11: Along with that, I guess I’m curious—you must have a really strong bond with your band to trust them like that. And I notice that you have some recurring characters, a lot of the people who appear in your music videos. Do you bring friends into your music videos?
FW: Yeah, I feel like everything I make is with a friend or family. I prefer things to be very collaborative rather than like, “I need something done for me.” Which, when it comes to music videos and stuff like that, or merch— it’s like, I wanna do this with my brother I wanna do this with my friend. Like you said, reoccurring characters. I think that’s really important to me, it’s more special that way. It truly feels like me. If you get to see my friends or my partner or my brother, I feel like it makes it more important that way.
11: Those relationships really come through. You seem to blend these vulnerable moments—your lyrics and these moments in your videos. You’re pretty vulnerable out in the open, in public. Does that ever feel overwhelming to have fans know you so well, or is it nice to be able to share that side of yourself with such a broad platform?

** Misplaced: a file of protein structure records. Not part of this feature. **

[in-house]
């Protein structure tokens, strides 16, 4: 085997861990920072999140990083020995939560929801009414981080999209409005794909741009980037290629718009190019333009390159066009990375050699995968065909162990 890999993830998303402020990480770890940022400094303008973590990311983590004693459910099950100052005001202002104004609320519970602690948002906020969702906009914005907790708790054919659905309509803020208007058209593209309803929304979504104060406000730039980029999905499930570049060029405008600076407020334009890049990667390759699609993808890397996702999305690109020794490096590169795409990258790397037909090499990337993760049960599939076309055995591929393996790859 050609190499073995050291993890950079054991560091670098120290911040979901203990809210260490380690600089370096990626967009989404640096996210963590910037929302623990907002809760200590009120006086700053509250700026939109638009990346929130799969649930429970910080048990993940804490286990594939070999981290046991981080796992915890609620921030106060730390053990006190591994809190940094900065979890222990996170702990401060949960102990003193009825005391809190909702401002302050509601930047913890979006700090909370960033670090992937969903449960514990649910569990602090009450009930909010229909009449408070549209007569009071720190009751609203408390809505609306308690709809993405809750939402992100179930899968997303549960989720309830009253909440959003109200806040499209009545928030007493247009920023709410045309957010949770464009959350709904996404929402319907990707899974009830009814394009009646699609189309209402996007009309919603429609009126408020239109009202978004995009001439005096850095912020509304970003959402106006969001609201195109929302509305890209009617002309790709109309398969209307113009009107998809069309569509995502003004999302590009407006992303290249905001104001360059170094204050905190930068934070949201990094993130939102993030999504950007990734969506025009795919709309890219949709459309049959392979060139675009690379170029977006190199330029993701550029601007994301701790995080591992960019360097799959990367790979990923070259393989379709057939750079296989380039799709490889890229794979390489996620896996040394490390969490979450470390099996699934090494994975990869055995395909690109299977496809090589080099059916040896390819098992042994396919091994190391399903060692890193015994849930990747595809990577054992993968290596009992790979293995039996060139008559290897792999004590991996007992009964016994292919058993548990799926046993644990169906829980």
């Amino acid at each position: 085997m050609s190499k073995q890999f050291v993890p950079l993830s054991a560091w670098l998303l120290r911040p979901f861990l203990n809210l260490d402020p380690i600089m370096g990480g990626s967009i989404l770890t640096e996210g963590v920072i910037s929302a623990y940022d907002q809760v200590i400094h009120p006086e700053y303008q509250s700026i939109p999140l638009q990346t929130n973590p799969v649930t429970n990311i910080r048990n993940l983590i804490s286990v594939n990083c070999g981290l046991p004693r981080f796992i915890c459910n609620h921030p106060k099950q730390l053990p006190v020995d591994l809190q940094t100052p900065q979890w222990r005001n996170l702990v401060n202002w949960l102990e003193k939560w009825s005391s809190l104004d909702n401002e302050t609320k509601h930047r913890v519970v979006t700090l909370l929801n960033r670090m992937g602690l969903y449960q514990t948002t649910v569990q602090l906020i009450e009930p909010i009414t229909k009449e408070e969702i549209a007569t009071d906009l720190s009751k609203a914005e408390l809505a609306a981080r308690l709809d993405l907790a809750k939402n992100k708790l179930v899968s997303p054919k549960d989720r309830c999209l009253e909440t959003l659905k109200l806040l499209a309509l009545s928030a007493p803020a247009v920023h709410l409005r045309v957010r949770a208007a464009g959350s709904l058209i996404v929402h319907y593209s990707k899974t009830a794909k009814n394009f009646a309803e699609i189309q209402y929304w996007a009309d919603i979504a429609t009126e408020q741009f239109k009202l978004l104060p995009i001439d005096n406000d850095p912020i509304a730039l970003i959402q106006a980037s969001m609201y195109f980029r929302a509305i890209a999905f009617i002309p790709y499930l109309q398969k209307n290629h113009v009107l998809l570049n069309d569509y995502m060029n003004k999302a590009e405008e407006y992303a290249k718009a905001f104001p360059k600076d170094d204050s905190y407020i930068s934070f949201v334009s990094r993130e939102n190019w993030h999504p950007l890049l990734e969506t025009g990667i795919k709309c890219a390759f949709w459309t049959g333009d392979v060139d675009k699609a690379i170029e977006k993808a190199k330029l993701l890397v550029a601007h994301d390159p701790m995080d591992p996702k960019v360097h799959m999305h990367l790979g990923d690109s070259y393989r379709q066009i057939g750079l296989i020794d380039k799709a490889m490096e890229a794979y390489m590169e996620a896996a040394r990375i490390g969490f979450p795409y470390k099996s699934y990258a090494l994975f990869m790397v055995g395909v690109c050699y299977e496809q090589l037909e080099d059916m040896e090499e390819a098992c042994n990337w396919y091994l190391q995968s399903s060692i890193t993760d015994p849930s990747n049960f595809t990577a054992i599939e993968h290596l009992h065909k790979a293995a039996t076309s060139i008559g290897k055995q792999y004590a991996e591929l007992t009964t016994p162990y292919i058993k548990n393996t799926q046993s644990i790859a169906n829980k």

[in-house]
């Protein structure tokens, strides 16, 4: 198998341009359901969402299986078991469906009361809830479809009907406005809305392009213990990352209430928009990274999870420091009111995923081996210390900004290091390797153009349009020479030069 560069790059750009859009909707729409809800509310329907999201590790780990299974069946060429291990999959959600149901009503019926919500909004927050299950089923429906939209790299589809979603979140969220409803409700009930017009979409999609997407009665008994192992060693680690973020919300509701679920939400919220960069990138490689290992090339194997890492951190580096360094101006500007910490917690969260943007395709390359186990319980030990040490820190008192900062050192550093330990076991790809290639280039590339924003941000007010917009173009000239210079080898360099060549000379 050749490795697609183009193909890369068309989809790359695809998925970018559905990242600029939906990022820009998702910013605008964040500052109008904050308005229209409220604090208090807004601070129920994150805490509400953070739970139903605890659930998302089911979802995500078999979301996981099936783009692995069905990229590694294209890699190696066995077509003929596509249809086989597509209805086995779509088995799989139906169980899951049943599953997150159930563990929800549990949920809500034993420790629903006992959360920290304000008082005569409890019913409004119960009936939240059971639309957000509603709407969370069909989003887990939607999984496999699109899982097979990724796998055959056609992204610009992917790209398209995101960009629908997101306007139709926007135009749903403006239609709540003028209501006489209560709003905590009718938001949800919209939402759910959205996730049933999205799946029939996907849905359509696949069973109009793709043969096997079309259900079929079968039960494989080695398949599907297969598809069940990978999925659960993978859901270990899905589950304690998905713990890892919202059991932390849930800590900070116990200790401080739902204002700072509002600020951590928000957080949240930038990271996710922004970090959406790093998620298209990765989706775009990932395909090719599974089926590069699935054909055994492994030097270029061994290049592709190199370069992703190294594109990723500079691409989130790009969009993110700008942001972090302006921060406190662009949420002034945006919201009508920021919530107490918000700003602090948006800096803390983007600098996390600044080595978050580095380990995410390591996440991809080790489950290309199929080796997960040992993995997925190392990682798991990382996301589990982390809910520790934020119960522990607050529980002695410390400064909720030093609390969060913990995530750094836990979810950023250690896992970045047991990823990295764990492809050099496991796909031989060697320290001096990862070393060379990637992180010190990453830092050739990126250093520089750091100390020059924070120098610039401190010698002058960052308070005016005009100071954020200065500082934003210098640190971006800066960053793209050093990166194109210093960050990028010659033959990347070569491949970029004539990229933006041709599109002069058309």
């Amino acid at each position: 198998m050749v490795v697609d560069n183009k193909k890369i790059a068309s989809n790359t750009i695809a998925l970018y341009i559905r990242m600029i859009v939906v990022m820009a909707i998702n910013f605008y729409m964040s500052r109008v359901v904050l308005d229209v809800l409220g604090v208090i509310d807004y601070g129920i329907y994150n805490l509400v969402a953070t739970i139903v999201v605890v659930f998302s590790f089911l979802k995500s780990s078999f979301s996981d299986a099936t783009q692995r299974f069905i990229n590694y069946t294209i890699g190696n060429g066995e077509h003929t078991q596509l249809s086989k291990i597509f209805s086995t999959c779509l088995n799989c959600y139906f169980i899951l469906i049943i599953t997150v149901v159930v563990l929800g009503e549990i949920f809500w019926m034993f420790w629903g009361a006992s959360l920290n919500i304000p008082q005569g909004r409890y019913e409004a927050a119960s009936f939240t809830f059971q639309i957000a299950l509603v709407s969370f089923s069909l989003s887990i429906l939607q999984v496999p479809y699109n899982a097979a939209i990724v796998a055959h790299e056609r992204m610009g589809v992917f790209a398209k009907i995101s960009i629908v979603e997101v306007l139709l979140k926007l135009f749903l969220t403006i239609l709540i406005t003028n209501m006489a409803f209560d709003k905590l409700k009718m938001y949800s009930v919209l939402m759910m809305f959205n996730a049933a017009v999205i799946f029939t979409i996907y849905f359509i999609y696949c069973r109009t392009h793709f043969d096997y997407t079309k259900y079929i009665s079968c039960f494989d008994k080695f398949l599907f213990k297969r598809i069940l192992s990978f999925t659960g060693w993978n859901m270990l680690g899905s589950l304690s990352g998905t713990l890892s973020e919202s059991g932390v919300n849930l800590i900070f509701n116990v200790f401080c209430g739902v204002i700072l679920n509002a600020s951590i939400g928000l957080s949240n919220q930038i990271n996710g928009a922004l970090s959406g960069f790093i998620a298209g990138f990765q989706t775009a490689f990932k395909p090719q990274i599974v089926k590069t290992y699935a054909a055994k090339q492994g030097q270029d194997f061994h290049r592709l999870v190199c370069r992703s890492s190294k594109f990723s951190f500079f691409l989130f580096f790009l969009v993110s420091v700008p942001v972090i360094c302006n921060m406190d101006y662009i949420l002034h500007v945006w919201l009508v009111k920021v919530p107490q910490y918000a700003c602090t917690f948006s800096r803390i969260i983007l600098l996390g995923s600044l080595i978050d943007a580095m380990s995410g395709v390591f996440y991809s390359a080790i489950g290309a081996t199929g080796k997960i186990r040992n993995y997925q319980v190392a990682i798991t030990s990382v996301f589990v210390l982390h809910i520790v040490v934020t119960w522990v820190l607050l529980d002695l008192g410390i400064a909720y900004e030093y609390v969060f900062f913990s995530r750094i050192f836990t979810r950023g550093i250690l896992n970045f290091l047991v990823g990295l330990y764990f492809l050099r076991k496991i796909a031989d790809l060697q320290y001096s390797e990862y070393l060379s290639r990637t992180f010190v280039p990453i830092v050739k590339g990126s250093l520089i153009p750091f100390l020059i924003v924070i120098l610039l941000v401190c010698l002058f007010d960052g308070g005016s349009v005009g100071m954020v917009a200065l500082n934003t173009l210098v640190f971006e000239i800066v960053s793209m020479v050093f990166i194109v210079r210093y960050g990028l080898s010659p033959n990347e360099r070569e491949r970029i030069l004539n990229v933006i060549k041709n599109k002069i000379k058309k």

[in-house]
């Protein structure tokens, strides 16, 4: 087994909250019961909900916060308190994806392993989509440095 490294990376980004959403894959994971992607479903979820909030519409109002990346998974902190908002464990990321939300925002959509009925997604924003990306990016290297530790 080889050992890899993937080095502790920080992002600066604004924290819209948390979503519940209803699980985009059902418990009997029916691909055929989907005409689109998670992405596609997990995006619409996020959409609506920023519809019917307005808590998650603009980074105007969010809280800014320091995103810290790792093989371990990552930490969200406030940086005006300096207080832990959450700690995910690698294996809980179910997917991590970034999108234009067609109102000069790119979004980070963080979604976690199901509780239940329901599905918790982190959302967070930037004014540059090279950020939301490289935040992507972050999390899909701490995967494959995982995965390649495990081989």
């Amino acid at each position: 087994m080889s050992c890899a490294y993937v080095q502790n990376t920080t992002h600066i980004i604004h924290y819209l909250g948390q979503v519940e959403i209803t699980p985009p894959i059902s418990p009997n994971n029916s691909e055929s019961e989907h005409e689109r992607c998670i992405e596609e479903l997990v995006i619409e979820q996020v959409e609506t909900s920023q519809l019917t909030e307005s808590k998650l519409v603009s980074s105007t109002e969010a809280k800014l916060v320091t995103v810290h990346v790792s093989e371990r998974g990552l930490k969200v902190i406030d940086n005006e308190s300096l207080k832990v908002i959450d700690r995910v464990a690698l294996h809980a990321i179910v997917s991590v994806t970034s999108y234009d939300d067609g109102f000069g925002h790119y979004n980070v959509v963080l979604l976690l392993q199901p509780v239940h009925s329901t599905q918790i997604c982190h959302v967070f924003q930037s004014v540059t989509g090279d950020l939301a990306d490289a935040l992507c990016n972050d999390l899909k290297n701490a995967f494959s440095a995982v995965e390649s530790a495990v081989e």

FW: I like feeling like you can relate to me, or my music. Because that’s what I want in music as a listener. So to know that I made somebody feel some way and that’s why they’re a fan or whatever, that’s the only thing I really want as an angle out of music. But I also hate the attention a lot. Which, you know I feel like there’s a healthy balance somewhere—obviously, tour. You’re there to hear me do what I want to share. But yeah I hate social media. I’m never on social media, really to avoid that specific area. I’m such a fucking normal person. I wish I was just valued as a normal person, because that’s what I feel like. Tour really is the best way for me, and the healthiest way for me to want to feel related to.
11: That’s a great outlook, I think! I just have one last question for you: If you could write music for any video game, which game would you pick?
FW: Rocket League! I’ve tried. Like please, please Rocket League! I want to make an anthem. In the game, when you score a goal you have a player’s anthem and you get to choose songs that play when you score. I so badly want one of my songs to be an anthem. Not even one of my songs, I will write a Rocket League type beat! That’s my dream collab.
11: I hope you get to that point, that would be amazing to see! Thank you for taking the time to talk, I’m really excited to catch your show here in Portland.
FW: Sick, yeah Portland is one of my favorite stops on tour every time, I’m also very excited!